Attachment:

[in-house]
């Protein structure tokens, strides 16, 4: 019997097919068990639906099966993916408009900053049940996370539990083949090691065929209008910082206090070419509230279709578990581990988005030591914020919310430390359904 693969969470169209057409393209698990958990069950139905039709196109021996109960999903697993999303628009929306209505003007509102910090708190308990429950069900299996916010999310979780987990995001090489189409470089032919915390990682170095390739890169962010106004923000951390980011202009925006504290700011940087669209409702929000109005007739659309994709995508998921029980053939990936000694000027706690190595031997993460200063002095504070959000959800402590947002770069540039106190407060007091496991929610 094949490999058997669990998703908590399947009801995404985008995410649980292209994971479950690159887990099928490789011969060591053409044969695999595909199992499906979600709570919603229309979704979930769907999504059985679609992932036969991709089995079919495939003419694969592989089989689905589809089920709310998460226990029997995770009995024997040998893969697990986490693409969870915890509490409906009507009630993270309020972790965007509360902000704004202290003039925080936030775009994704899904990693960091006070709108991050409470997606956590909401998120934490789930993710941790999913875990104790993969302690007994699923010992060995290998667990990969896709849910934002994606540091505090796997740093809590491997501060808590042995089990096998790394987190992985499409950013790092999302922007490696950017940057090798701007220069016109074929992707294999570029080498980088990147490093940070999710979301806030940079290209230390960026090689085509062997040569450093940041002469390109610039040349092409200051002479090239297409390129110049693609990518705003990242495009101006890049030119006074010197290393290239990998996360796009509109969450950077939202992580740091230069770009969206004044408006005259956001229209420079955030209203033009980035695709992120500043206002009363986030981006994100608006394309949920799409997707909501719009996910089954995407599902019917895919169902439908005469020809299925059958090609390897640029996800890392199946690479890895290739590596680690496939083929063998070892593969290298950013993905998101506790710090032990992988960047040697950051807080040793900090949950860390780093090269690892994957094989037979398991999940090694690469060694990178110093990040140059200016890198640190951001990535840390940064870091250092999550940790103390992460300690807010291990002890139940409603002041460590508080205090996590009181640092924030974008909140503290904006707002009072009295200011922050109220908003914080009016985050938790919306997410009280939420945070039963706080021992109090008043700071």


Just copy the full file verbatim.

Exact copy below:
[in-house]
């Protein structure tokens, strides 16, 4: 019997097919068990639906099966993916408009900053049940996370539990083949090691065929209008910082206090070419509230279709578990581990988005030591914020919310430390359904 693969969470169209057409393209698990958990069950139905039709196109021996109960999903697993999303628009929306209505003007509102910090708190308990429950069900299996916010999310979780987990995001090489189409470089032919915390990682170095390739890169962010106004923000951390980011202009925006504290700011940087669209409702929000109005007739659309994709995508998921029980053939990936000694000027706690190595031997993460200063002095504070959000959800402590947002770069540039106190407060007091496991929610 094949490999058997669990998703908590399947009801995404985008995410649980292209994971479950690159887990099928490789011969060591053409044969695999595909199992499906979600709570919603229309979704979930769907999504059985679609992932036969991709089995079919495939003419694969592989089989689905589809089920709310998460226990029997995770009995024997040998893969697990986490693409969870915890509490409906009507009630993270309020972790965007509360902000704004202290003039925080936030775009994704899904990693960091006070709108991050409470997606956590909401998120934490789930993710941790999913875990104790993969302690007994699923010992060995290998667990990969896709849910934002994606540091505090796997740093809590491997501060808590042995089990096998790394987190992985499409950013790092999302922007490696950017940057090798701007220069016109074929992707294999570029080498980088990147490093940070999710979301806030940079290209230390960026090689085509062997040569450093940041002469390109610039040349092409200051002479090239297409390129110049693609990518705003990242495009101006890049030119006074010197290393290239990998996360796009509109969450950077939202992580740091230069770009969206004044408006005259956001229209420079955030209203033009980035695709992120500043206002009363986030981006994100608006394309949920799409997707909501719009996910089954995407599902019917895919169902439908005469020809299925059958090609390897640029996800890392199946690479890895290739590596680690496939083929063998070892593969290298950013993905998101506790710090032990992988960047040697950051807080040793900090949950860390780093090269690892994957094989037979398991999940090694690469060694990178110093990040140059200016890198640190951001990535840390940064870091250092999550940790103390992460300690807010291990002890139940409603002041460590508080205090996590009181640092924030974008909140503290904006707002009072009295200011922050109220908003914080009016985050938790919306997410009280939420945070039963706080021992109090008043700071």